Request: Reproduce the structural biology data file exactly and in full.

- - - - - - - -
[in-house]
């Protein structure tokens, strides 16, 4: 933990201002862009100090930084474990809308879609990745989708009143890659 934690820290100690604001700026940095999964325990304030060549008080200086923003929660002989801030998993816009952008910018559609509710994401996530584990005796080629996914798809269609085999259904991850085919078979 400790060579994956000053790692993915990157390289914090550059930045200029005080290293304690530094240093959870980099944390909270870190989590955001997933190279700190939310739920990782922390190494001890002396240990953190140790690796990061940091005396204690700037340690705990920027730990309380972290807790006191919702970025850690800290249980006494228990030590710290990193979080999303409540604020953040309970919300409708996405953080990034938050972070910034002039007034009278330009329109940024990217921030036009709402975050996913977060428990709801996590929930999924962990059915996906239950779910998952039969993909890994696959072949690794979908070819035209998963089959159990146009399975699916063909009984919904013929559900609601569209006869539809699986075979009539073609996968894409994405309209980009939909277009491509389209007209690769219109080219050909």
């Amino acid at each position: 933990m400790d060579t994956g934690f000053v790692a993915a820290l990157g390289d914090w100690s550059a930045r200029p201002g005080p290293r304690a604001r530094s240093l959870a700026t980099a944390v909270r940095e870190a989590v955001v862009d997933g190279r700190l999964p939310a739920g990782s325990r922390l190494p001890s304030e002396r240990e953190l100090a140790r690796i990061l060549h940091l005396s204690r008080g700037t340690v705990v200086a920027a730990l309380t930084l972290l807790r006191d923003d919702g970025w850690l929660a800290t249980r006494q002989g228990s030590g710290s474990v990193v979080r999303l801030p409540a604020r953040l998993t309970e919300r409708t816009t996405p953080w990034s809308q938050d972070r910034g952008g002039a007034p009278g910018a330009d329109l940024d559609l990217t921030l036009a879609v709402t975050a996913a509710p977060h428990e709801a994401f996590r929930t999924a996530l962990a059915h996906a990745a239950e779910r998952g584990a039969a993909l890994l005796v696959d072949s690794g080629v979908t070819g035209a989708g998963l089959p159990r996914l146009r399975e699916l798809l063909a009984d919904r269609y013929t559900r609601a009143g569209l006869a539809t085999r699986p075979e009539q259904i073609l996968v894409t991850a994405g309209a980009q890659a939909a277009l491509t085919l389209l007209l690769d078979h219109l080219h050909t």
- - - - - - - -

[in-house]
């Protein structure tokens, strides 16, 4: 933990201002862009100090930084474990809308879609990745989708009143890659 934690820290100690604001700026940095999964325990304030060549008080200086923003929660002989801030998993816009952008910018559609509710994401996530584990005796080629996914798809269609085999259904991850085919078979 400790060579994956000053790692993915990157390289914090550059930045200029005080290293304690530094240093959870980099944390909270870190989590955001997933190279700190939310739920990782922390190494001890002396240990953190140790690796990061940091005396204690700037340690705990920027730990309380972290807790006191919702970025850690800290249980006494228990030590710290990193979080999303409540604020953040309970919300409708996405953080990034938050972070910034002039007034009278330009329109940024990217921030036009709402975050996913977060428990709801996590929930999924962990059915996906239950779910998952039969993909890994696959072949690794979908070819035209998963089959159990146009399975699916063909009984919904013929559900609601569209006869539809699986075979009539073609996968894409994405309209980009939909277009491509389209007209690769219109080219050909």
């Amino acid at each position: 933990m400790d060579t994956g934690f000053v790692a993915a820290l990157g390289d914090w100690s550059a930045r200029p201002g005080p290293r304690a604001r530094s240093l959870a700026t980099a944390v909270r940095e870190a989590v955001v862009d997933g190279r700190l999964p939310a739920g990782s325990r922390l190494p001890s304030e002396r240990e953190l100090a140790r690796i990061l060549h940091l005396s204690r008080g700037t340690v705990v200086a920027a730990l309380t930084l972290l807790r006191d923003d919702g970025w850690l929660a800290t249980r006494q002989g228990s030590g710290s474990v990193v979080r999303l801030p409540a604020r953040l998993t309970e919300r409708t816009t996405p953080w990034s809308q938050d972070r910034g952008g002039a007034p009278g910018a330009d329109l940024d559609l990217t921030l036009a879609v709402t975050a996913a509710p977060h428990e709801a994401f996590r929930t999924a996530l962990a059915h996906a990745a239950e779910r998952g584990a039969a993909l890994l005796v696959d072949s690794g080629v979908t070819g035209a989708g998963l089959p159990r996914l146009r399975e699916l798809l063909a009984d919904r269609y013929t559900r609601a009143g569209l006869a539809t085999r699986p075979e009539q259904i073609l996968v894409t991850a994405g309209a980009q890659a939909a277009l491509t085919l389209l007209l690769d078979h219109l080219h050909t």